April 2014
Volume 55, Issue 13
Free
ARVO Annual Meeting Abstract  |   April 2014
Correlation between changes in visual acuity and time in age-related macular degeneration
Author Affiliations & Notes
  • Juan Pablo Real
    Departamento de Farmacia-, Facultad de Ciencias Químicas-Universidad Nacional de Córdoba, Argentina. UNITEFA(CONICET)., Cordoba, Argentina
  • Santiago Palma
    Departamento de Farmacia-, Facultad de Ciencias Químicas-Universidad Nacional de Córdoba, Argentina. UNITEFA(CONICET)., Cordoba, Argentina
  • Gladys Granero
    Departamento de Farmacia-, Facultad de Ciencias Químicas-Universidad Nacional de Córdoba, Argentina. UNITEFA(CONICET)., Cordoba, Argentina
  • Claudio P Juarez
    Ophthalmology, Centro Privado de Ojos Romagosa SA - Fundación VER, Cordoba, Argentina
  • Jose D Luna Pinto
    Ophthalmology, Centro Privado de Ojos Romagosa SA - Fundación VER, Cordoba, Argentina
  • Footnotes
    Commercial Relationships Juan Pablo Real, None; Santiago Palma, None; Gladys Granero, None; Claudio Juarez, None; Jose Luna Pinto, None
  • Footnotes
    Support None
Investigative Ophthalmology & Visual Science April 2014, Vol.55, 602. doi:https://doi.org/
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    • Get Citation

      Juan Pablo Real, Santiago Palma, Gladys Granero, Claudio P Juarez, Jose D Luna Pinto; Correlation between changes in visual acuity and time in age-related macular degeneration. Invest. Ophthalmol. Vis. Sci. 2014;55(13):602. doi: https://doi.org/.

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      © ARVO (1962-2015); The Authors (2016-present)

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Abstract
 
Purpose
 

Observe changes in visual acuity (VA) over time in patients with age related macular degeneration (AMD) from clinical diagnosis to first antiangiogenics treatment and after antiangiogenic loading doses to disease reactivation

 
Methods
 

A retrospective observational study was conducted. Patients with untreated wet ARMD, confirmed by fluorescein angiogram (FA) or optical coherence tomography (OCT) and a best corrected visual acuity (BCVA) of 20/40 to 20/320.The main outcome measures used were: the different delay times produced between indication for treatment (after initial and recurrence diagnosis) and intravitreal injection (initiation of loading dose and treatment dose for recurrence) with changes in BCVA produced along of this waiting time (WT).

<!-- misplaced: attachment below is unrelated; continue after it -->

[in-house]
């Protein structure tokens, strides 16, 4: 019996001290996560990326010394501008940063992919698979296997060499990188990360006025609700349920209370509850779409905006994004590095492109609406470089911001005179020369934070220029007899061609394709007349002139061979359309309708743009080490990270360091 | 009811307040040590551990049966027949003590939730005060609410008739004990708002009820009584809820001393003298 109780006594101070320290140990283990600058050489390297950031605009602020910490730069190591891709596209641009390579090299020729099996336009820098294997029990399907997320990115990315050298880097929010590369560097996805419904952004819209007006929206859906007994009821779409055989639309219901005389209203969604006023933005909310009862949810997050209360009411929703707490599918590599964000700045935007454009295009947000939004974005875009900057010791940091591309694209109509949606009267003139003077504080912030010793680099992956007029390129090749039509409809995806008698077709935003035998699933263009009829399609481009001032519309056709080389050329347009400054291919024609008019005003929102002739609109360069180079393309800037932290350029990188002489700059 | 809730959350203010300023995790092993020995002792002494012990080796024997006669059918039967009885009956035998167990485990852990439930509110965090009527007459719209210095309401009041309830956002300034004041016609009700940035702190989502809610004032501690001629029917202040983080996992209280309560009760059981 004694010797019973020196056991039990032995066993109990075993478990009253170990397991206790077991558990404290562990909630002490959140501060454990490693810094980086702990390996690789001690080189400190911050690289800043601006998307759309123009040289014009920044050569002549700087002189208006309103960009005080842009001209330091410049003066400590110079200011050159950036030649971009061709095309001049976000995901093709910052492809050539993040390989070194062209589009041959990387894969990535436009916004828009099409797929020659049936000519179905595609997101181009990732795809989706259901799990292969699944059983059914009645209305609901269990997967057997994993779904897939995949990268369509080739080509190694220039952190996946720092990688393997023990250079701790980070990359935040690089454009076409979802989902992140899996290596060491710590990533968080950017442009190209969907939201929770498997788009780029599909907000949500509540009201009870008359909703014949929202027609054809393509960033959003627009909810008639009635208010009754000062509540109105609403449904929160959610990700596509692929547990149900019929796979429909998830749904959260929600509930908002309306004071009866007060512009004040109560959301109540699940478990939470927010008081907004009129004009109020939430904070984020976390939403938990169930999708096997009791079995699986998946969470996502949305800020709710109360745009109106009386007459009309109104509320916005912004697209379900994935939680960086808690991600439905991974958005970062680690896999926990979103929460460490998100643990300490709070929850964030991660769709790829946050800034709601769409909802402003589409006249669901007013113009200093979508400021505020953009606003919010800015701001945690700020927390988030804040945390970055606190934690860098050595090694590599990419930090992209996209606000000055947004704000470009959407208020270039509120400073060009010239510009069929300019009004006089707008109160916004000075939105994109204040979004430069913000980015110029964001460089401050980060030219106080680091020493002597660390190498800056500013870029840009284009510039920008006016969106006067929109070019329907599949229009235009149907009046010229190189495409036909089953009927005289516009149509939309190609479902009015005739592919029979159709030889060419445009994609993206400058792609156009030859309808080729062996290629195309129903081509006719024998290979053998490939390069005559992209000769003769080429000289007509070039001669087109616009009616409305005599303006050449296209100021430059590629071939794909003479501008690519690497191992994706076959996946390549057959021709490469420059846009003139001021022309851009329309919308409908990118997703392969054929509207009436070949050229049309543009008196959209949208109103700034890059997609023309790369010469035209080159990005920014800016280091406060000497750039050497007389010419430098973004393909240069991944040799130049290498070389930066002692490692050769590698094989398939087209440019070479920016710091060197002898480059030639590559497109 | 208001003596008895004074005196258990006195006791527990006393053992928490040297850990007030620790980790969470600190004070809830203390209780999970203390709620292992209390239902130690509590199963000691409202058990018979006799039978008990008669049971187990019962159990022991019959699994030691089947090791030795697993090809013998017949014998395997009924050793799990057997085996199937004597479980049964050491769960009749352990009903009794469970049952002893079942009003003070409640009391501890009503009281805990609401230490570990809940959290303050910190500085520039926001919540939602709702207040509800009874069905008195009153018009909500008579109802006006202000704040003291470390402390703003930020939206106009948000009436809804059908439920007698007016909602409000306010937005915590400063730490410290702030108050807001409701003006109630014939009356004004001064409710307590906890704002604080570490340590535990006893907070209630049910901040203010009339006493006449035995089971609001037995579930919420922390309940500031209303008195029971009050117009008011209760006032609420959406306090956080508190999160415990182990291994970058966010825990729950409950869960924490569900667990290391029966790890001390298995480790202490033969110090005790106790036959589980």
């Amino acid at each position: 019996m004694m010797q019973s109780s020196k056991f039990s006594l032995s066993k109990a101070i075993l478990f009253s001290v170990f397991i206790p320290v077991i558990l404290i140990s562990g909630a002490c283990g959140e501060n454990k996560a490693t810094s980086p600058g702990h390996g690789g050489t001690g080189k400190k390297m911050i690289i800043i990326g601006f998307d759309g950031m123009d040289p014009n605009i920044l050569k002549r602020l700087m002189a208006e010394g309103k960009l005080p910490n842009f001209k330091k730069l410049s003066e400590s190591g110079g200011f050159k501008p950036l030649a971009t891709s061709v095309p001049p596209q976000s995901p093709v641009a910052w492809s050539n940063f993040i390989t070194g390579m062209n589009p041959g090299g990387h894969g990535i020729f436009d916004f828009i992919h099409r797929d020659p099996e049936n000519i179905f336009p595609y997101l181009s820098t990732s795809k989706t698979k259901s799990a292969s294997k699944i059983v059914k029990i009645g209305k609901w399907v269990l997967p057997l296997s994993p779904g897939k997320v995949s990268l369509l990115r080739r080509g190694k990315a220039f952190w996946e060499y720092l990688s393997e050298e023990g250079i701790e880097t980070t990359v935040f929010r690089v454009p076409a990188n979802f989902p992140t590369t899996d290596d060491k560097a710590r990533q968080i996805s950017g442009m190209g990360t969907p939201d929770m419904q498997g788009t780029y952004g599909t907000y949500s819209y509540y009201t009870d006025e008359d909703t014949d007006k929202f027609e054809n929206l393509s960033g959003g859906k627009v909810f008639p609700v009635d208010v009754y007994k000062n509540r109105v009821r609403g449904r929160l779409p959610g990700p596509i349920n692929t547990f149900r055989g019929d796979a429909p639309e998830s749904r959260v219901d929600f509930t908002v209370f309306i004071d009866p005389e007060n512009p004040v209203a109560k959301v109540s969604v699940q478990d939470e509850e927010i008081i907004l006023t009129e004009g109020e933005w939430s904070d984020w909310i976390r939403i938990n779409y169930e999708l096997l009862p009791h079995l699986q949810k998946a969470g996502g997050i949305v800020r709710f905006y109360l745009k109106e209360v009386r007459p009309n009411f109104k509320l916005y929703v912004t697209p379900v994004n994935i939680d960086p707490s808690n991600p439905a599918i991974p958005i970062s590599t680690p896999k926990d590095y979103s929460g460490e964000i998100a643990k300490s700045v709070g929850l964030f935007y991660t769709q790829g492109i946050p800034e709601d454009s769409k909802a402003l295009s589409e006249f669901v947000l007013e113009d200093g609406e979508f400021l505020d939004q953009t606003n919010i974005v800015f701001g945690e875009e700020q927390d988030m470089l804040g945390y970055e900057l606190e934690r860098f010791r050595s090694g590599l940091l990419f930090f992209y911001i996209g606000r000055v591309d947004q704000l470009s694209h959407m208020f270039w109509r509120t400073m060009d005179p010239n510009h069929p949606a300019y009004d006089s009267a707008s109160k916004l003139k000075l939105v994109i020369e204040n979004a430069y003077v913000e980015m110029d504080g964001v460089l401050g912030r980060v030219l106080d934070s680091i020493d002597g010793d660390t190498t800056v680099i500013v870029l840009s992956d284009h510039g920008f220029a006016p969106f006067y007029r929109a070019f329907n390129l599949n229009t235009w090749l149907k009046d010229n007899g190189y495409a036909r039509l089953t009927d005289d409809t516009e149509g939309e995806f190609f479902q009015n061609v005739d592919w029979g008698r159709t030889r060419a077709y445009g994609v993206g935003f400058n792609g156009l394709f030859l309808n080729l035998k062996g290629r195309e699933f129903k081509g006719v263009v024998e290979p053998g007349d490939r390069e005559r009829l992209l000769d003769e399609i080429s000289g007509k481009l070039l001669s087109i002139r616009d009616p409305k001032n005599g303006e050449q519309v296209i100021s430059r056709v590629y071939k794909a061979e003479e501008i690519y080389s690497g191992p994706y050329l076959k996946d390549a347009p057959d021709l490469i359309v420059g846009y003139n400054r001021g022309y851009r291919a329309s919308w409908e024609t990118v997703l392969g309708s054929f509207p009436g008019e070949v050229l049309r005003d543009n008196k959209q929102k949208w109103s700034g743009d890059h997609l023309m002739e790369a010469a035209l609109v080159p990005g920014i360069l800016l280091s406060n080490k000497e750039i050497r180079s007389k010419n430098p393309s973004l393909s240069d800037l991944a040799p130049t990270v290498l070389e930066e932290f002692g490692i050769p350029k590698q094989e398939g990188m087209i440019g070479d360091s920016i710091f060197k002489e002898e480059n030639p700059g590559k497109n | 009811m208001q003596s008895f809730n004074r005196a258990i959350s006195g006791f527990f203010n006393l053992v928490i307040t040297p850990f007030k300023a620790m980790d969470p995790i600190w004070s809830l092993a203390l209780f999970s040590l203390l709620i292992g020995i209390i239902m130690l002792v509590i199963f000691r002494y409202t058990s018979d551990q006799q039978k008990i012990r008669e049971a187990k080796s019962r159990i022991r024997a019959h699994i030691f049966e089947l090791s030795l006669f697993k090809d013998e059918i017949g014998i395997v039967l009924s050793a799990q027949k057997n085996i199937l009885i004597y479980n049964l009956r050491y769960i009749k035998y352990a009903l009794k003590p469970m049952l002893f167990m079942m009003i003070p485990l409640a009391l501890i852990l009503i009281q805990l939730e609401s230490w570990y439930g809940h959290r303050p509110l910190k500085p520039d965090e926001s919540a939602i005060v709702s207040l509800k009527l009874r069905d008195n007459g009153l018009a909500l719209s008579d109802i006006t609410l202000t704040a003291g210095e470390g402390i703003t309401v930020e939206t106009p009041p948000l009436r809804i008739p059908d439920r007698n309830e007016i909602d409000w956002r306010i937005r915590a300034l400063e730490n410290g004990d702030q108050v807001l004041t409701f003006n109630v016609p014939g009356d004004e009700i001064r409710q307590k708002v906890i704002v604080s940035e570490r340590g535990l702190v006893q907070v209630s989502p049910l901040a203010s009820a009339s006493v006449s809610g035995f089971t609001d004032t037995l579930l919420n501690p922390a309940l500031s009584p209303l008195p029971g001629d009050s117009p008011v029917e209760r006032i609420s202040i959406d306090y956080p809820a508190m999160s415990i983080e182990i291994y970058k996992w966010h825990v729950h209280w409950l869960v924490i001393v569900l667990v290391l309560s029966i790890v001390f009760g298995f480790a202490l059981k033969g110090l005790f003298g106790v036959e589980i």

Results
 

Eighty-Four eyes were included. The mean duration of initial WT was 87.5 days, the mean follow-up period was 1.81 years and 35% of patient had lost of VA compatible with recurrence criteria. Both WTs were significantly correlated (rinitial=0.60,p<0.01; rrecurrence=0.85,p<0.01) with BCVA changes. Although significant by either linear or polynomial regression analysis, according index of determination, in both cases changes in BCVA during WT were best described by nonlinear polynomial regression (figure).To analysis the impact of initial WT, the cohort was divided according percentiles p33.3 and p66,6 into 3 groups for their respective comparison. During initial WT, all groups showed a statistically significant reduction in BCVA, being significantly higher in the group 3 that also showed the smallest VA improvement after loading phase (LP). An association between this improvement and WT was found (Pearson coefficient -0.26).

 
Conclusions
 

VA changes as a function of time show a rapid loss of VA in the early times of the disease, slowing the velocity of loss after an AV of 20/200 approx hence showing an asymptotic behavior

  
Keywords: 412 age-related macular degeneration • 754 visual acuity • 688 retina  
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